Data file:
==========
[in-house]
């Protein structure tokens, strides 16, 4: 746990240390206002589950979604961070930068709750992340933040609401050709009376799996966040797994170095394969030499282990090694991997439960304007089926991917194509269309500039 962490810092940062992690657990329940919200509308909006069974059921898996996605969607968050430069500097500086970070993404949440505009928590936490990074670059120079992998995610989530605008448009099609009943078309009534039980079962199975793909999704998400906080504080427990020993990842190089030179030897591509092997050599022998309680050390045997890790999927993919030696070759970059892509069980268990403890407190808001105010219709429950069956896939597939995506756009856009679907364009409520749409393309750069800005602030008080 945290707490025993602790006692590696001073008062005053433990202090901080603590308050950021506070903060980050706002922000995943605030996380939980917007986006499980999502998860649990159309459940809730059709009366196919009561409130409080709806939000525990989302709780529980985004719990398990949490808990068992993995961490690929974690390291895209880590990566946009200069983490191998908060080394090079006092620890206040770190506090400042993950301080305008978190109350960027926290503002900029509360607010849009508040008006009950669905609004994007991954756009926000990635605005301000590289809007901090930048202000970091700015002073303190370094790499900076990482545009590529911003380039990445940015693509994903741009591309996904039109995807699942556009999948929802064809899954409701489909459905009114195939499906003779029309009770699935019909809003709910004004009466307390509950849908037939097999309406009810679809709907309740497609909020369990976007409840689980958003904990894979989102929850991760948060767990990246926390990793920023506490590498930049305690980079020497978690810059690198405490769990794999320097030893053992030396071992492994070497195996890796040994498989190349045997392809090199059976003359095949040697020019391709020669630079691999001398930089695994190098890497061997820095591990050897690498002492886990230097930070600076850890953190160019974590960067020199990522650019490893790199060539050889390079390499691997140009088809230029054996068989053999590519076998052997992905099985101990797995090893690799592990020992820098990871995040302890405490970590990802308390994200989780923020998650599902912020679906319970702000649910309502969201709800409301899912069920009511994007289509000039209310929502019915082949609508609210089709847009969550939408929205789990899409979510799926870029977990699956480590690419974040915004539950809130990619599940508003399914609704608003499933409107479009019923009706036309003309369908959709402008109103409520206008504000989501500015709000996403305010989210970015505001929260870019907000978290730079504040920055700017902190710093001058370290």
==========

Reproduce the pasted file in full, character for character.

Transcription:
[in-house]
């Protein structure tokens, strides 16, 4: 746990240390206002589950979604961070930068709750992340933040609401050709009376799996966040797994170095394969030499282990090694991997439960304007089926991917194509269309500039 962490810092940062992690657990329940919200509308909006069974059921898996996605969607968050430069500097500086970070993404949440505009928590936490990074670059120079992998995610989530605008448009099609009943078309009534039980079962199975793909999704998400906080504080427990020993990842190089030179030897591509092997050599022998309680050390045997890790999927993919030696070759970059892509069980268990403890407190808001105010219709429950069956896939597939995506756009856009679907364009409520749409393309750069800005602030008080 945290707490025993602790006692590696001073008062005053433990202090901080603590308050950021506070903060980050706002922000995943605030996380939980917007986006499980999502998860649990159309459940809730059709009366196919009561409130409080709806939000525990989302709780529980985004719990398990949490808990068992993995961490690929974690390291895209880590990566946009200069983490191998908060080394090079006092620890206040770190506090400042993950301080305008978190109350960027926290503002900029509360607010849009508040008006009950669905609004994007991954756009926000990635605005301000590289809007901090930048202000970091700015002073303190370094790499900076990482545009590529911003380039990445940015693509994903741009591309996904039109995807699942556009999948929802064809899954409701489909459905009114195939499906003779029309009770699935019909809003709910004004009466307390509950849908037939097999309406009810679809709907309740497609909020369990976007409840689980958003904990894979989102929850991760948060767990990246926390990793920023506490590498930049305690980079020497978690810059690198405490769990794999320097030893053992030396071992492994070497195996890796040994498989190349045997392809090199059976003359095949040697020019391709020669630079691999001398930089695994190098890497061997820095591990050897690498002492886990230097930070600076850890953190160019974590960067020199990522650019490893790199060539050889390079390499691997140009088809230029054996068989053999590519076998052997992905099985101990797995090893690799592990020992820098990871995040302890405490970590990802308390994200989780923020998650599902912020679906319970702000649910309502969201709800409301899912069920009511994007289509000039209310929502019915082949609508609210089709847009969550939408929205789990899409979510799926870029977990699956480590690419974040915004539950809130990619599940508003399914609704608003499933409107479009019923009706036309003309369908959709402008109103409520206008504000989501500015709000996403305010989210970015505001929260870019907000978290730079504040920055700017902190710093001058370290």